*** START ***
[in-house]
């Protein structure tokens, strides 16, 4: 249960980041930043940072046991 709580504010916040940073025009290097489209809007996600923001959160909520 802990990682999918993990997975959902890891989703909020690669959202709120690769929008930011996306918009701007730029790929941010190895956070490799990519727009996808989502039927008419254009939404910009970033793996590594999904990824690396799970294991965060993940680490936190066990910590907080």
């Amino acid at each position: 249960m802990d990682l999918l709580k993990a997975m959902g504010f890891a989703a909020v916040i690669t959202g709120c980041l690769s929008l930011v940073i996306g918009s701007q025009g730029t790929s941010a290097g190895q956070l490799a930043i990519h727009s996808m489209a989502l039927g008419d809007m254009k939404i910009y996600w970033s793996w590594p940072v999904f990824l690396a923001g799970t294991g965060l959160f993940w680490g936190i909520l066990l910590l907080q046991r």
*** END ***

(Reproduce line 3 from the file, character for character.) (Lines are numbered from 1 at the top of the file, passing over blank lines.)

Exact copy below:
């Amino acid at each position: 249960m802990d990682l999918l709580k993990a997975m959902g504010f890891a989703a909020v916040i690669t959202g709120c980041l690769s929008l930011v940073i996306g918009s701007q025009g730029t790929s941010a290097g190895q956070l490799a930043i990519h727009s996808m489209a989502l039927g008419d809007m254009k939404i910009y996600w970033s793996w590594p940072v999904f990824l690396a923001g799970t294991g965060l959160f993940w680490g936190i909520l066990l910590l907080q046991r």